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Quentin Tarantino Shuts Down NY Times Reporter Who Suggests He’s Sexist

Quentin Tarantino Shuts Down NY Times Reporter Who Suggests He’s Sexist

“You haven’t really given her many lines in the movie.”

Director Quentin Tarantino on Wednesday shut down a female New York Times reporter who asked him why he hadn’t given actress Margot Robbie more lines in his latest movie.

During a press conference at the Cannes Film Festival in France, where “Once Upon a Time … In Hollywood” had just debuted to rave reviews, culture writer Farah Nayeri challenged Tarantino about his decision in feminist terms.

“This is a person with a great deal of acting talent, and yet you haven’t really given her many lines in the movie,” she said. “I guess that was a deliberate choice on your part, and I just wanted to know why that was that we don’t hear her actually speaking very much, and Margot, I wanted you to also comment on being in the film, and this part.”


Tarantino sat stone-faced alongside actors Brad Pitt and Leonard DiCaprio while Nayeri spoke.

When she was done, he replied simply: “Well, I just reject your hypotheses.”

Then, Tarantino sat back in his chair.

Robbie, who in the movie plays Sharon Tate, one of the victims of the infamous Manson family murders in 1969, defended Taratino. She noted that she gets a lot of screen time in the film, often in situations where it wouldn’t make sense for her to speak.

“The tragedy, ultimately, was the loss of innocence, and to really show those wonderful sides of her, I think, could be adequately done without speaking. I did feel like I got a lot of time to explore the character, even without dialogue specifically, which is an interesting thing,” she said.

“Rarely do I get an opportunity to spend so much time on my own as a character, going through a day-to-day existence.”

Robbie added that she “actually really appreciated the exercise and felt that I could deliver what I wanted to onscreen.”

In a write-up of the exchange published Wednesday, Nayeri acknowledged that Robbie appears on screen a lot in “Once Upon a Time .. in Hollywood,” but emphasized the sexual nature of the scenes.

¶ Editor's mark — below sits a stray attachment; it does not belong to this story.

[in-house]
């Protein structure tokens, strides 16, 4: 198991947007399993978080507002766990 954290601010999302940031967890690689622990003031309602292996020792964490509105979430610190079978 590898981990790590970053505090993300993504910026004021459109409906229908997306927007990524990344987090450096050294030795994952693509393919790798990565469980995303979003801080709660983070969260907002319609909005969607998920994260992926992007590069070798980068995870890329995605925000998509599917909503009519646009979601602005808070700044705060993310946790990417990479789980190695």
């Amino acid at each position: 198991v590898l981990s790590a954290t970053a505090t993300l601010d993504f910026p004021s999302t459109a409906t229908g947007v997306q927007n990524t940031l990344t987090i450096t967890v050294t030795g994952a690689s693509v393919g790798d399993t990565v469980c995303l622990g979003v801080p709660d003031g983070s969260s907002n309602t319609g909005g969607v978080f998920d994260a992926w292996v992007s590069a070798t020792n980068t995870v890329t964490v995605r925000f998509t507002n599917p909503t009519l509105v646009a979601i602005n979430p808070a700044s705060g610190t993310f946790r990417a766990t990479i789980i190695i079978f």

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Tarantino has previously faced accusations of sexism that many deemed questionable, including as part of the #MeToo movement that has rocked Hollywood in recent years.

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Uma Thurman, the actress who has played some of the director’s most famous badass female characters, last year told The New York Times that Tarantino had mistreated her on the set of “Kill Bill,” in which she starred as a ruthless ninja assassin bent on revenge. She said he pressured her to drive a car that she ended up wrecking, leaving her with chronic injuries.

In the same interview, Thurman accused Harvey Weinstein, a former longtime Tarantino collaborator, of sexually assaulting her.

Her complaints about Tarantino, as opposed Weinstein, were some of the first to provoke widespread discussion of what counts as #MeToo conduct. Many people saw him as having shown respect for Thurman by pushing her in the same way he might a man.

Tarantino later said that putting Thurman in the car was “the biggest regret of my life.”

“I am guilty, for putting her in that car, but not the way that people are saying I am guilty of it,” he said.

Cover image: Quinten Tarantino fields questions from journalists at the Cannes Film Festival in France on May 21, 2019. (Twitter)

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